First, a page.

May 27, 2015

Yangon’s Bus Privatisation to Go Ahead This Month

Privatisation of Yangon’s bus lines will be implemented in two phases starting from this month, a Ministry of Commerce official said.

A public company will be set up, where government will have a 40 percent stake and the rest will be offered to the public through shares – at K100,000 per share. The public will also be able to supply buses instead of money to receive shares in the company.

Dr Maung Aung, an advisor to the Ministry of Commerce and the head of the privatisation project, said, “We need to repair some roads. Bus stops and ticket centres should be built, so it will take some time to begin operations.”

The first phase will be implemented over a five-month period and cost over K25 billion, he said. The government has allotted K10 billion for implementation of this system and the public company will get K15 million in loans from private banks.

“Bus owners are invited to participate in the privatisation of Yangon’s bus lines,” Dr Maung Aung told Myanmar Business Today.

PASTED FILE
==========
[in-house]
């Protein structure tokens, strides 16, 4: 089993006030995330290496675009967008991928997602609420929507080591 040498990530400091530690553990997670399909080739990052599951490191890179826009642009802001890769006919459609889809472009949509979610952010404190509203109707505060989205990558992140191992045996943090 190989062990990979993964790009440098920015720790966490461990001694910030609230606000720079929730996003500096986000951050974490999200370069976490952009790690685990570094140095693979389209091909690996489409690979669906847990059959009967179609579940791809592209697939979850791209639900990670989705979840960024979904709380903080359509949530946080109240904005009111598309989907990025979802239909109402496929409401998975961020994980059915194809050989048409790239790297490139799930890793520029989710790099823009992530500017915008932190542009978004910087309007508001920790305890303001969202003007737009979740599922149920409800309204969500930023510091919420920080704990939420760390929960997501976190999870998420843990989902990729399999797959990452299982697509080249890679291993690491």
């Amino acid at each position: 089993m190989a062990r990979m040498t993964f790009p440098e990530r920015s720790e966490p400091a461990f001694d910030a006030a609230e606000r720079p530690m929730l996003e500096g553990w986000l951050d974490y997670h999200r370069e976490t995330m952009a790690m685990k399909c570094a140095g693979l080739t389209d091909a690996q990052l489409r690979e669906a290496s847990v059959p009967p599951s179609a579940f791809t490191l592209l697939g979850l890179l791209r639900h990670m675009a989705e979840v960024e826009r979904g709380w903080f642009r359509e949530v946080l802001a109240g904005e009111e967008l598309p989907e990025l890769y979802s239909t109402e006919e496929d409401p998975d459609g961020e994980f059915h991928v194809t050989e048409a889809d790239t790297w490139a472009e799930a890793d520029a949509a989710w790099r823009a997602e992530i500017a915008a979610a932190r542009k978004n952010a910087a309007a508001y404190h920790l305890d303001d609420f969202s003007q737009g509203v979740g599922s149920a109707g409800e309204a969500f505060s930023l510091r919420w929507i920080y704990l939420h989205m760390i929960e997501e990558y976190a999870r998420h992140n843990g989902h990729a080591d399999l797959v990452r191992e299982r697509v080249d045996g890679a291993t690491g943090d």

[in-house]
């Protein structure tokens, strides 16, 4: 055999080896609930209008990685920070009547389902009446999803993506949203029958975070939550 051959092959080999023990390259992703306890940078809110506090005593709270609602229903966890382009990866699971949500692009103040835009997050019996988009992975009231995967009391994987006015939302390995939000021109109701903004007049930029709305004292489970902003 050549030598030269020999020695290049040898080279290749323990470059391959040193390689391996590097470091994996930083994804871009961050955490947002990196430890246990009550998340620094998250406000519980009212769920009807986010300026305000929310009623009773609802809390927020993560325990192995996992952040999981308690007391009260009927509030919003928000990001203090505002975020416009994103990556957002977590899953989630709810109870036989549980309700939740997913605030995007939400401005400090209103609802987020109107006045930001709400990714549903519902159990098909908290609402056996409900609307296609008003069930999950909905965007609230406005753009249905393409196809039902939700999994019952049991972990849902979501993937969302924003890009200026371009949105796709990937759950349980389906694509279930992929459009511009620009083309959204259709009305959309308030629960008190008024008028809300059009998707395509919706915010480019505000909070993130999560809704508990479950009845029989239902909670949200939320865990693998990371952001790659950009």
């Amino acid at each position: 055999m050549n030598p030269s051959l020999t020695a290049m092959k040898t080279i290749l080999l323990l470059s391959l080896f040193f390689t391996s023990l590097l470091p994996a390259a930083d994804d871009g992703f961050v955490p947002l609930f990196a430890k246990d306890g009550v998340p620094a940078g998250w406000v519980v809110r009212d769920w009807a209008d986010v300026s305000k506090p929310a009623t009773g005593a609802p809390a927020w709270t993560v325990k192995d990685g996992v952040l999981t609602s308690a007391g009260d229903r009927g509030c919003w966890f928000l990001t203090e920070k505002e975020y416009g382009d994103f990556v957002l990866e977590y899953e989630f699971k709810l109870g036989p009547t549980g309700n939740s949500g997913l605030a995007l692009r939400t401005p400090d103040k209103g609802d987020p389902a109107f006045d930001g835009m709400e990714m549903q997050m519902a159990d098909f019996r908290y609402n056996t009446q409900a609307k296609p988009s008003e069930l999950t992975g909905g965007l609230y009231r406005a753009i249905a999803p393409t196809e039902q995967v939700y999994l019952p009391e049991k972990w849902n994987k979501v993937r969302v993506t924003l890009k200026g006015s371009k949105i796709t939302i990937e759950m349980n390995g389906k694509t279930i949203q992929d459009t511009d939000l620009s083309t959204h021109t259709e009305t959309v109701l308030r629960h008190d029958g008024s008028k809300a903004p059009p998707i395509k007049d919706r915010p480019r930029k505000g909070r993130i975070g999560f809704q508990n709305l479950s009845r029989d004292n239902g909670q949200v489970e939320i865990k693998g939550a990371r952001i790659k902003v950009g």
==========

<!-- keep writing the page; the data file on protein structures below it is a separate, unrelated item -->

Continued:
He said that the plan is necessary due to Yangonites’ dependency on the bus transport system. “Bus drivers here do not follow regulations and drive selfishly. That’s why we are founding this company, so that bus drivers will get paid on a monthly basis and may follow the regulations.”

The initial bus lines will operate on Pyay and Kabar Aye Pagoda roads, and from Shwepyithar, Hlaingtharyar, Parami, Dagon and Thilawa industrial zones. Dr Maung Aung added that buses will be stationed in Mingaladon for them to avoid entering into downtown areas.

The new bus company will order only left-hand drive vehicles and a ticket system will be adopted so that no assistant to the driver is required, Dr Maung Aung said.

U Tayote Lay, owner of No.48 bus line, said, “We are still waiting on the confirmation of the regulations and eager to see how the system will function.”

U Myo Myint, managing director of Bandoola Transport Co Ltd, said, “It is a good idea to reform the bus transport system and we welcome the initiative. Neighbouring countries have been doing this and they have been successful. This would reduce accidents and improve travel safety.”

The current bus lines will still be allowed to operate even with the new system in place, authorities said.

Currently, there are over 3,600 buses with over 360 bus lines in Yangon, transporting over 2 million passengers daily.

Source: Myanmar Business Today